Friday, Sep 2, 2011 9:30 PM UTC

Extraordinary rendition lawsuit also window into low point for American experiment

A fight between subcontractors leads to the publication of details of the CIA's secret kidnapping program

The lobby of the CIA Headquarters Building in McLean, Virginia

The lobby of the CIA Headquarters Building in McLean, Virginia, August 14, 2008. REUTERS/Larry Downing (UNITED STATES)  (Credit: © Larry Downing / Reuters)

A lawsuit between two aviation companies concerning a couple hundred thousand dollars in unpaid expenses has inadvertently led to the publicizing of a great deal of information about the CIA’s extraordinary rendition program. (The program involved the illegal transport of thousands of terrorism suspects to secret CIA prisons in foreign nations and then to countries where suspects could be tortured. It is basically “kidnapping” followed by “torture” but the CIA did it so no one went to jail for it.)

The records from this lawsuit between two sub-contractors involved in the renditions will eventually be taught in an undergrad history course titled “America: Where It All Went Wrong.” Detainees were transported by the same companies that fly billionaires on private jets to their resort vacations. (The CIA doesn’t have an air force, so they relied on massive government contractor DynCorp, which… just rented some private planes.)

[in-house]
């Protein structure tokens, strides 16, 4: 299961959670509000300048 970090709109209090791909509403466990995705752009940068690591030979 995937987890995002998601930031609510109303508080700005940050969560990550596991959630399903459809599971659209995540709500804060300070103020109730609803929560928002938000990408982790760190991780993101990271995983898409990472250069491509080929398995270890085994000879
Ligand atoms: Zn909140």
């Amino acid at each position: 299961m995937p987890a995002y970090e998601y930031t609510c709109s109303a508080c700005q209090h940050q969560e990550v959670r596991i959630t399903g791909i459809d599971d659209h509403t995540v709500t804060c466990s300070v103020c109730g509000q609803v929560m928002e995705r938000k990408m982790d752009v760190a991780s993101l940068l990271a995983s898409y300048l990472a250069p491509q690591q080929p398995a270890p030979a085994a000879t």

We learn that the CIA provided the flights with letters from a fictional State Department official (the State Department was almost certainly not involved in the rendition program) providing diplomatic cover.

We learn that one the planes used to transport a suspect (Abu Omar, captured in Italy and tortured in Egypt) was owned by the co-owner of the Boston Red Sox. The plane sported a Red Sox logo on the tail. I mean a Yankees plane might’ve been more poetically apt but either way it seems like such a pat symbol of America’s behavior in the wretched first decade of the 21st century that I’d roll my eyes at it if it turned up in a piece of fiction. An executive’s private plane, sporting the logo of a rich baseball team and carrying an Imam captured overseas by the CIA, touches down in Egypt, a nation led by an American-backed strongman, where the Imam is to be tortured. What preachy liberal hack dreamed up that one? (The executive also owns part of Liverpool FC, because we can’t forget Great Britain’s help in all this.)

Then the hedge funds took an interest in privatized torture:

DynCorp was purchased in 2003 by Computer Sciences Corp., another leading federal contractor, in a $940 million merger. Computer Sciences Corp. then took on a supervising role in the rendition flights through 2006, according to invoices and emails in the court files. CSC sold three DynCorp units in 2005 to Veritas Capital Fund, a private equity firm, for $850 million, but retained ownership of other parts of the old company. Veritas in turn sold the restructured DynCorp — now known as DynCorp International — for about $1 billion in 2010 to Cerebrus Capital Management, another private equity fund.

So at least a couple rich people got even richer off of our national shame. There’s an upside to everything.

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